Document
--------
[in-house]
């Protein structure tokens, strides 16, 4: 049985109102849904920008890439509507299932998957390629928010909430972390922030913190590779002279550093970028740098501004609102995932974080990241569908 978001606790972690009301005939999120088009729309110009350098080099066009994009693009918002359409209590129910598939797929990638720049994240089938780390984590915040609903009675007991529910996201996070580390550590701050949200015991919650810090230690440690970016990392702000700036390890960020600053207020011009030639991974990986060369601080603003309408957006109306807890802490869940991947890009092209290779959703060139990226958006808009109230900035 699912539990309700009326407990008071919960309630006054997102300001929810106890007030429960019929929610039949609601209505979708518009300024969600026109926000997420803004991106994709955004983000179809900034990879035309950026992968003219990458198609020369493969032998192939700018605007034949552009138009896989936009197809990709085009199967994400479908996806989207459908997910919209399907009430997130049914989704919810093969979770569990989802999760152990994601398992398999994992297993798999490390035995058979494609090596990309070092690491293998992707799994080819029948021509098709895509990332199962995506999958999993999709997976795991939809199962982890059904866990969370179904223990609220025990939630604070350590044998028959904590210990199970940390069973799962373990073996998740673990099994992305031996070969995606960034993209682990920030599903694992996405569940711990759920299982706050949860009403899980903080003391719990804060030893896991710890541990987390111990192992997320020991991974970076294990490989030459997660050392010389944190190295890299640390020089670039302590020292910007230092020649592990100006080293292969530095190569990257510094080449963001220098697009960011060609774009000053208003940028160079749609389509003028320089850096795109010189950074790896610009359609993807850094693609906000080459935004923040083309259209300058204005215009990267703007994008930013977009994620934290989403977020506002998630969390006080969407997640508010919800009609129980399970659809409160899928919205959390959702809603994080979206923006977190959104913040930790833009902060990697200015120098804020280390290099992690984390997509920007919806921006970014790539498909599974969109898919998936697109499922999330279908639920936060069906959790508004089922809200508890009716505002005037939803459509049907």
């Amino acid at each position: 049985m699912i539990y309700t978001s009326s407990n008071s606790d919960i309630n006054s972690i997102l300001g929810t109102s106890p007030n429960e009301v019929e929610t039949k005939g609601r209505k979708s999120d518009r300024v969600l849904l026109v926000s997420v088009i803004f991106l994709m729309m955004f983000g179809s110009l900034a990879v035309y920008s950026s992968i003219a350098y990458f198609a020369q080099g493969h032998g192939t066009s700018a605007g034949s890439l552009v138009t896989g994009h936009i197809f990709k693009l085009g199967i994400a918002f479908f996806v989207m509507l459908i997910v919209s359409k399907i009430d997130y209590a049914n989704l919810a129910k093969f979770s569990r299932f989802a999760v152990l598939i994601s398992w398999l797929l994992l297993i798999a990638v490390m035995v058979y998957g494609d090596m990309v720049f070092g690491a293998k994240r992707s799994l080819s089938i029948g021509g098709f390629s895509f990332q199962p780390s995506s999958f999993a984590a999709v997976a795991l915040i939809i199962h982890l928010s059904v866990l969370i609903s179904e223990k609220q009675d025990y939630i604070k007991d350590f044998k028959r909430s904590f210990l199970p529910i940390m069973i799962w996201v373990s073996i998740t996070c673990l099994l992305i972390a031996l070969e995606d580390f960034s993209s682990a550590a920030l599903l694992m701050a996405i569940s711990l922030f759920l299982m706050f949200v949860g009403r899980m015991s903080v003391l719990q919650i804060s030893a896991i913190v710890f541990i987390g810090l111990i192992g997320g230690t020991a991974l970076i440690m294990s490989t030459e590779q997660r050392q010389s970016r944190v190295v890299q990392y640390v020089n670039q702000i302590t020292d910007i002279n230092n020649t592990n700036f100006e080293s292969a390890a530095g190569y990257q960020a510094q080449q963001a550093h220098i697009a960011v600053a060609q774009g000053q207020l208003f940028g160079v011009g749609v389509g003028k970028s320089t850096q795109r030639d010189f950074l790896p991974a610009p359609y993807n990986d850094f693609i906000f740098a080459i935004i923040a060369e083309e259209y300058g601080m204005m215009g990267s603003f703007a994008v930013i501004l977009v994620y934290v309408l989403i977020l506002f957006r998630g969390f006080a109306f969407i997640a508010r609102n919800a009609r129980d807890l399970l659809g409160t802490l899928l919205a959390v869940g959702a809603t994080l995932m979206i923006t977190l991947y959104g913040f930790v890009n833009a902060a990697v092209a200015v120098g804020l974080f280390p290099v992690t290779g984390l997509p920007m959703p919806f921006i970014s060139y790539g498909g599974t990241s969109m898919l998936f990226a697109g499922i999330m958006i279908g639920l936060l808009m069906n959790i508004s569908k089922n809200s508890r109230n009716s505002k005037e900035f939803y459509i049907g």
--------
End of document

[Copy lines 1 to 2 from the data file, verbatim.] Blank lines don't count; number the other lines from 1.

[in-house]
């Protein structure tokens, strides 16, 4: 049985109102849904920008890439509507299932998957390629928010909430972390922030913190590779002279550093970028740098501004609102995932974080990241569908 978001606790972690009301005939999120088009729309110009350098080099066009994009693009918002359409209590129910598939797929990638720049994240089938780390984590915040609903009675007991529910996201996070580390550590701050949200015991919650810090230690440690970016990392702000700036390890960020600053207020011009030639991974990986060369601080603003309408957006109306807890802490869940991947890009092209290779959703060139990226958006808009109230900035 699912539990309700009326407990008071919960309630006054997102300001929810106890007030429960019929929610039949609601209505979708518009300024969600026109926000997420803004991106994709955004983000179809900034990879035309950026992968003219990458198609020369493969032998192939700018605007034949552009138009896989936009197809990709085009199967994400479908996806989207459908997910919209399907009430997130049914989704919810093969979770569990989802999760152990994601398992398999994992297993798999490390035995058979494609090596990309070092690491293998992707799994080819029948021509098709895509990332199962995506999958999993999709997976795991939809199962982890059904866990969370179904223990609220025990939630604070350590044998028959904590210990199970940390069973799962373990073996998740673990099994992305031996070969995606960034993209682990920030599903694992996405569940711990759920299982706050949860009403899980903080003391719990804060030893896991710890541990987390111990192992997320020991991974970076294990490989030459997660050392010389944190190295890299640390020089670039302590020292910007230092020649592990100006080293292969530095190569990257510094080449963001220098697009960011060609774009000053208003940028160079749609389509003028320089850096795109010189950074790896610009359609993807850094693609906000080459935004923040083309259209300058204005215009990267703007994008930013977009994620934290989403977020506002998630969390006080969407997640508010919800009609129980399970659809409160899928919205959390959702809603994080979206923006977190959104913040930790833009902060990697200015120098804020280390290099992690984390997509920007919806921006970014790539498909599974969109898919998936697109499922999330279908639920936060069906959790508004089922809200508890009716505002005037939803459509049907």